Updated: Oct 14, 2020
"Without her front porch, I would never have known she existed."
Remember Andy of Mayberry? In the evenings, the town residents would sit out on the porch and exchange pleasantries. They’d say “howdy,” and ask about the garden or comment on the weather. Just being neighborly.
In this century, we lost that sense of community in the busy-ness of life, the constant activities of the kids, the heavy demands of work, and the power of computers and electronic devices that pull us inside and away from others.
But lately, amid this global pandemic, front porches, balconies, and patios everywhere are being used again. We are standing on them and applauding healthcare workers and first responders. We are playing instruments and singing songs in the open air of our front stoops. Car caravans are driving by with signs as we stand outside to let us know we’re not alone when we celebrate special occasions isolated from our friends and families.
Porches and the advent of “Porchraiture”
There’s even a new type of photograph being taken on the family porch during our shelter-in-place period that we’ll look at in future years and remember,
“Ah. I remember that. It was during the Corona pandemic and we were going stir crazy.”
Termed “Porchraits,” many photographers are doing free family photoshoots while families depict their coping strategies — posing on the porch — sometimes in costume, sometimes with props. Always with humor and courage.
There is power in the porch to connect us to others. We only have to learn to use it again.
Important events happen on porches. Countless contests of jacks. First kisses. The sharing of secrets, the fellowship of friends. Cool drinks. Conversations, confessions, connections.
A porch is a bridge to the outside world
Years ago, I lived in a neighborhood in Kentucky. At the entrance to the subdivision was an old farmhouse that had stood for years. The owner probably didn’t want to sell to developers. Every day, I’d come home from work and drive by that old homestead to see a wrinkled, elderly woman sitting on her front porch in an old green metal glider.
Long, lean, and very old, she’d be settled there reading a romance novel.
“How wonderful,” I thought, “to want to read romance novels even when you’re old and the chance for love has long disappeared. And how nice it is that she wants to sit outside and connect with the world.”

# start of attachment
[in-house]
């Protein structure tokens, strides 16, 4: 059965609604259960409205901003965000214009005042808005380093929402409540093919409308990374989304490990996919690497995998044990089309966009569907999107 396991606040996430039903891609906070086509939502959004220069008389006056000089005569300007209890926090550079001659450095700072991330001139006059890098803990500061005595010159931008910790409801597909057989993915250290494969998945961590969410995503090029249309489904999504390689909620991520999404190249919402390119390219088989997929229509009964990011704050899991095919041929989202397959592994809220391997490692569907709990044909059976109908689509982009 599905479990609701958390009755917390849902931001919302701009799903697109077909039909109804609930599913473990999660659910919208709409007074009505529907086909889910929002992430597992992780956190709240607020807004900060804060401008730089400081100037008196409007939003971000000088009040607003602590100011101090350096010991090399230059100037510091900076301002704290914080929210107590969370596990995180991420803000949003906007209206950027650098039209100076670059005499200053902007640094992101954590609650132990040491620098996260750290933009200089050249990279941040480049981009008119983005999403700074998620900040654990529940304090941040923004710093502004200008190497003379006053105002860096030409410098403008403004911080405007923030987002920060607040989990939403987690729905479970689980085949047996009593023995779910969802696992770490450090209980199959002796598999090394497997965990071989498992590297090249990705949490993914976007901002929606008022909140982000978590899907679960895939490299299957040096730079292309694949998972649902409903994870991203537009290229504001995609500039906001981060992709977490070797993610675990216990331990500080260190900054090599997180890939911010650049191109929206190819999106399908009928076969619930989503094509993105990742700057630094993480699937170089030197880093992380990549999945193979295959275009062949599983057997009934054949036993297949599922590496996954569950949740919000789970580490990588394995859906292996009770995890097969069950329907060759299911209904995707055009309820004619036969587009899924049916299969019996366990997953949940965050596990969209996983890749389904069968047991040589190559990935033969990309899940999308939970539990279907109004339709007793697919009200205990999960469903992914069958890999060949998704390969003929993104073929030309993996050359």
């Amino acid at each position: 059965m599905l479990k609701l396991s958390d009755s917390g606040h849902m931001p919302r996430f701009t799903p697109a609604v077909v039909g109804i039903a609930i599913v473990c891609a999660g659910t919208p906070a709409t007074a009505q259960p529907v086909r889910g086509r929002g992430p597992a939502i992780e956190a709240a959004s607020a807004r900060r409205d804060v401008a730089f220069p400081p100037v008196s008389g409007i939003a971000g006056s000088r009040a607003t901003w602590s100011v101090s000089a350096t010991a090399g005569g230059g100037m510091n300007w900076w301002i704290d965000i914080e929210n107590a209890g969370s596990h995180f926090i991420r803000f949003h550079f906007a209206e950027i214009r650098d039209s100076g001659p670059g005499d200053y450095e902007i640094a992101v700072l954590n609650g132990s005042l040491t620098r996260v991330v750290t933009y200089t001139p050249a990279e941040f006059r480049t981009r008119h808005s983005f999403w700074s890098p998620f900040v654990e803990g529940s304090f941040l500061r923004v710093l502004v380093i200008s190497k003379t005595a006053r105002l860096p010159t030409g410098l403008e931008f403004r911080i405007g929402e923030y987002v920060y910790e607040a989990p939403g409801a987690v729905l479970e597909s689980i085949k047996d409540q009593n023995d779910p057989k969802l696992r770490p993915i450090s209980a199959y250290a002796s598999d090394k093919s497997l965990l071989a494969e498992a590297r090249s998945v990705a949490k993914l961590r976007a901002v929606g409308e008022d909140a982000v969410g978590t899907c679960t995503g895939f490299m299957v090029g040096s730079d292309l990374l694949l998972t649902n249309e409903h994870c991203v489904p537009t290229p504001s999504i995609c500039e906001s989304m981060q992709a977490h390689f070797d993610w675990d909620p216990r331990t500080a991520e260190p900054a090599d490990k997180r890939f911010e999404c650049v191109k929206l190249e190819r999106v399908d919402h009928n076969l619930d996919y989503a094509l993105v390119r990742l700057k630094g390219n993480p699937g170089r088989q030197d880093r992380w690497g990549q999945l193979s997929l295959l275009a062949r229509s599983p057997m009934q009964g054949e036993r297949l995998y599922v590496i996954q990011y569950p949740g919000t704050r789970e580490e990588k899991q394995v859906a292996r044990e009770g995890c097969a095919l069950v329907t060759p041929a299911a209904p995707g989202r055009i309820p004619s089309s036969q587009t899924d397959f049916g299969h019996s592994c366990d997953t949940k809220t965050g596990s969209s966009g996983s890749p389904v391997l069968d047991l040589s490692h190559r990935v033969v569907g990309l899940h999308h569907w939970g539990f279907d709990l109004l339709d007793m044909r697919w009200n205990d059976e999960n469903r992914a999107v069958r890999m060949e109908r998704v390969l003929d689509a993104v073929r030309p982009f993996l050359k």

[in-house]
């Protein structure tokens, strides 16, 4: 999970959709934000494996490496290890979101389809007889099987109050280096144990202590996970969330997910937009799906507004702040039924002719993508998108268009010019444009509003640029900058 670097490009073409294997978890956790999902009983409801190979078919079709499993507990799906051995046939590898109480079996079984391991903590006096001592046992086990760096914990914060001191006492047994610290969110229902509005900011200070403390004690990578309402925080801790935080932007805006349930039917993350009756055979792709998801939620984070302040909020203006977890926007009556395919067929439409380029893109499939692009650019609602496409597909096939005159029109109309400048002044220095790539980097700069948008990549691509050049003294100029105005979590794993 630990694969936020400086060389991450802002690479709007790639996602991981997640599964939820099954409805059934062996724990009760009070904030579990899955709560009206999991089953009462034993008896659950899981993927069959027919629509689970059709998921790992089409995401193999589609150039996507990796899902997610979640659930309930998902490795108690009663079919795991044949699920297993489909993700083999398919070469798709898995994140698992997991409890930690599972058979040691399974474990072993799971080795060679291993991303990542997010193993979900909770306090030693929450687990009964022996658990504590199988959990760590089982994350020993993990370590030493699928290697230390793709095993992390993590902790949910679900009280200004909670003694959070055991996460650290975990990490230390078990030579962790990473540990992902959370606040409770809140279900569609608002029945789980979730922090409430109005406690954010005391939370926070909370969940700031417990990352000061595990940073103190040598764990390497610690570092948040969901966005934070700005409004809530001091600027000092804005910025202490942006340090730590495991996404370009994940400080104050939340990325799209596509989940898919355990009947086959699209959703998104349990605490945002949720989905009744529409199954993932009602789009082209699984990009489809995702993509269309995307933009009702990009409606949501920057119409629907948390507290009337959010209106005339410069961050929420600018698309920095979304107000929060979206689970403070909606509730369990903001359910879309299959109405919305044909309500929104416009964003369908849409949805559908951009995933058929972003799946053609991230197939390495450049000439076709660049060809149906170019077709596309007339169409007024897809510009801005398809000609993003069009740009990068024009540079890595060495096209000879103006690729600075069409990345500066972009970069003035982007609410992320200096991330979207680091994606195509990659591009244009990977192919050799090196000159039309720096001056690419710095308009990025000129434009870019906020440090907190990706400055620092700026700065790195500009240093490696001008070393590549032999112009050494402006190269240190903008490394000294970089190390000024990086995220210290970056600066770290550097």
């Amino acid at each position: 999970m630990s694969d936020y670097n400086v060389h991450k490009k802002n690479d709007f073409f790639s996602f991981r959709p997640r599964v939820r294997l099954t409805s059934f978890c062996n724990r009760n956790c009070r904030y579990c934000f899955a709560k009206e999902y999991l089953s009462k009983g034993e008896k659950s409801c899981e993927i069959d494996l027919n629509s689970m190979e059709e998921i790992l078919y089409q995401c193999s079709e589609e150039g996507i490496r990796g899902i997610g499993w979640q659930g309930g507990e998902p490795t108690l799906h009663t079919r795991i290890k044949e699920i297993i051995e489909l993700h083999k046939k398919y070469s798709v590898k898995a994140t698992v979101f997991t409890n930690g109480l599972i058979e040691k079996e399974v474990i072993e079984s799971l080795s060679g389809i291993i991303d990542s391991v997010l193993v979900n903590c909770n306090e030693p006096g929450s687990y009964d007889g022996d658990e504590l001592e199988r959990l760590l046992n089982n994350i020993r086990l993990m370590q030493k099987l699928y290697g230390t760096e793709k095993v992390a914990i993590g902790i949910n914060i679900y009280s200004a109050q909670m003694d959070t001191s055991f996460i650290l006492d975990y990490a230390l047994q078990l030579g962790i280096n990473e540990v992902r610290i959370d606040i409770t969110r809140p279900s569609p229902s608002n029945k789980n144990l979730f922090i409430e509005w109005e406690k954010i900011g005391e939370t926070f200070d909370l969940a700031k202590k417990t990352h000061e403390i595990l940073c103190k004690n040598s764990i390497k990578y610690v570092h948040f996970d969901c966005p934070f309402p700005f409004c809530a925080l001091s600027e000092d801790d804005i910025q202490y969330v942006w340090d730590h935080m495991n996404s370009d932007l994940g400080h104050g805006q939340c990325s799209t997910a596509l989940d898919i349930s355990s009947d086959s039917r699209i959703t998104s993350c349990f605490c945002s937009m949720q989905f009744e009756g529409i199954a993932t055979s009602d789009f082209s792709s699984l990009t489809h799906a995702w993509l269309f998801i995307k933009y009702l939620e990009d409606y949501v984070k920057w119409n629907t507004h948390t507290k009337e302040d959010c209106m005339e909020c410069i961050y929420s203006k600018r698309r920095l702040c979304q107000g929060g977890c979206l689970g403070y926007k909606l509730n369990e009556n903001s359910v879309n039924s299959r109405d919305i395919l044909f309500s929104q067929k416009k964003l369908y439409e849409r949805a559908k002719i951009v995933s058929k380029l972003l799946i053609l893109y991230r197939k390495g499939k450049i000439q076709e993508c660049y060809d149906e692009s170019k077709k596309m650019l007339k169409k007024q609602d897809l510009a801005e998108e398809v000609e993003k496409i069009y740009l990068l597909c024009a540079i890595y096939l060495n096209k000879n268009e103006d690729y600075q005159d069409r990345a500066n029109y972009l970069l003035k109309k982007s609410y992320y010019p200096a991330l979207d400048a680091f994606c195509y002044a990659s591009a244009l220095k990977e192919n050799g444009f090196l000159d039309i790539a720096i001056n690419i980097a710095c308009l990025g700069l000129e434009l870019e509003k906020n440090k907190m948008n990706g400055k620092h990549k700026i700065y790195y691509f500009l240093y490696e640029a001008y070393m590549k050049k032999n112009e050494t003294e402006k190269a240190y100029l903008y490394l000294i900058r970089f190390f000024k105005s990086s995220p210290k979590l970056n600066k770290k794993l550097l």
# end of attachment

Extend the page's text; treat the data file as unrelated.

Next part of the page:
This gray, grizzled woman was a reassuring presence. She proved daily that growing old didn’t mean being closeted in the house or closing your mind to adventure. You could still sit outside, smile at people, and know that you were not alone.
Without her front porch, I would never have known she existed.
Sitting outside was the way she could view the world around her; it was the way the world around could acknowledge her existence. Seeing this lady almost daily heavily influenced my belief that a porch, that bridge to the outside world, makes a home complete.
Porch-sitting is popular again
Who knew that my longing to sit and contemplate without the harried activities of daily life would come true? Who could predict that we would return to a habit of sitting outside as our grandparents did? It’s hard to believe that my longing for Sheriff Andy Taylor’s routine of front-porch sitting, strumming the guitar, talking to his son, and working up a tremendous taste for ice cream is actually happening.
Hopes of a restful Mayberry-like existence are reflected in the big wicker swing on my front porch. In warm weather, that’s where you’ll find me, journaling, writing, mending, folding laundry.
Wave as you go by. Stop on the sidewalk. Chat from six feet away. Connect with me. Connect with nature. Connect with the town. In our pandemic-stricken world, sitting on the porch brings us together, an old habit resurrected and one that I’d like to preserve.
I recently went back to my old hometown in Kentucky. I was sorry to find that not a trace remains of the older woman and her porch. Her house has been torn down and made into an asphalt parking lot for a nearby church. Her favorite seat for relaxing, the old green glider, has long been rummaged off or given to relatives.
It was as if she had never been — except for the fact that my connection with her stays unbroken.
I can only hope that as I sit swinging on my front porch, watching the world, waving to passersby, reading whatever romance I can into the world, I am carrying on the legacy of that older woman I never met, but felt I knew.
Her message: You’re never too old or too isolated to step out on the porch, look forward, and connect with the world.
Whether you know it or not, your presence matters, now more than ever.
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